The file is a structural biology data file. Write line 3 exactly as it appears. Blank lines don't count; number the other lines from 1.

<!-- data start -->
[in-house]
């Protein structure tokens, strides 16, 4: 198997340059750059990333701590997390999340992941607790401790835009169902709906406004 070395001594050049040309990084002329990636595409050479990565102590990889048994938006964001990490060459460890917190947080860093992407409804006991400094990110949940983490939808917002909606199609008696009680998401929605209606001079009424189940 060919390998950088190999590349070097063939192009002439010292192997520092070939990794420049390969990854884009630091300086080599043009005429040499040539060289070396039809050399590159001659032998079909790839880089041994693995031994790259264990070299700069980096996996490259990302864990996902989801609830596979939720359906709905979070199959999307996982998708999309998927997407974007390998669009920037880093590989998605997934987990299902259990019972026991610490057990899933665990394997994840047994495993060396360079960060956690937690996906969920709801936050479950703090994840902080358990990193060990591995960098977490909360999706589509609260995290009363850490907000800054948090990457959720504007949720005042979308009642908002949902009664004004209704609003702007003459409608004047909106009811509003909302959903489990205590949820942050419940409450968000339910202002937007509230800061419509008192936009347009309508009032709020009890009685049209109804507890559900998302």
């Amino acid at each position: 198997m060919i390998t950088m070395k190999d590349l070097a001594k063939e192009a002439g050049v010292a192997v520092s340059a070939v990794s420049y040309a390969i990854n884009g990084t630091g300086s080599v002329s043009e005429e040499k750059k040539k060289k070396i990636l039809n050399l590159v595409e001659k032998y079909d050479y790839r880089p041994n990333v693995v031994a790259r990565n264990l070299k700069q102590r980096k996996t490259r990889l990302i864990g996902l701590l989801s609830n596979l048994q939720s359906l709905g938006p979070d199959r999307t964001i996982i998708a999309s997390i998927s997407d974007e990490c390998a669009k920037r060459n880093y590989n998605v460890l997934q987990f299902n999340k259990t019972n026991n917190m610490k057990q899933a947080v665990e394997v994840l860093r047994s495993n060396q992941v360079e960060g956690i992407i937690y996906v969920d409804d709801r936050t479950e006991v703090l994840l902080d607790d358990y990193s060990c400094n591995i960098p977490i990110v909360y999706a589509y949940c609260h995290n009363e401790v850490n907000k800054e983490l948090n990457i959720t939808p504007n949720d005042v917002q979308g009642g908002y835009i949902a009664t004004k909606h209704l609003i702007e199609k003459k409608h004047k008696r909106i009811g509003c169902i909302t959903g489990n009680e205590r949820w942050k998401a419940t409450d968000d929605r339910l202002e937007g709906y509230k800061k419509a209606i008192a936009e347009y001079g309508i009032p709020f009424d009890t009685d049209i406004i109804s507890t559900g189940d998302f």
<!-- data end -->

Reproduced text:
């Amino acid at each position: 198997m060919i390998t950088m070395k190999d590349l070097a001594k063939e192009a002439g050049v010292a192997v520092s340059a070939v990794s420049y040309a390969i990854n884009g990084t630091g300086s080599v002329s043009e005429e040499k750059k040539k060289k070396i990636l039809n050399l590159v595409e001659k032998y079909d050479y790839r880089p041994n990333v693995v031994a790259r990565n264990l070299k700069q102590r980096k996996t490259r990889l990302i864990g996902l701590l989801s609830n596979l048994q939720s359906l709905g938006p979070d199959r999307t964001i996982i998708a999309s997390i998927s997407d974007e990490c390998a669009k920037r060459n880093y590989n998605v460890l997934q987990f299902n999340k259990t019972n026991n917190m610490k057990q899933a947080v665990e394997v994840l860093r047994s495993n060396q992941v360079e960060g956690i992407i937690y996906v969920d409804d709801r936050t479950e006991v703090l994840l902080d607790d358990y990193s060990c400094n591995i960098p977490i990110v909360y999706a589509y949940c609260h995290n009363e401790v850490n907000k800054e983490l948090n990457i959720t939808p504007n949720d005042v917002q979308g009642g908002y835009i949902a009664t004004k909606h209704l609003i702007e199609k003459k409608h004047k008696r909106i009811g509003c169902i909302t959903g489990n009680e205590r949820w942050k998401a419940t409450d968000d929605r339910l202002e937007g709906y509230k800061k419509a209606i008192a936009e347009y001079g309508i009032p709020f009424d009890t009685d049209i406004i109804s507890t559900g189940d998302f």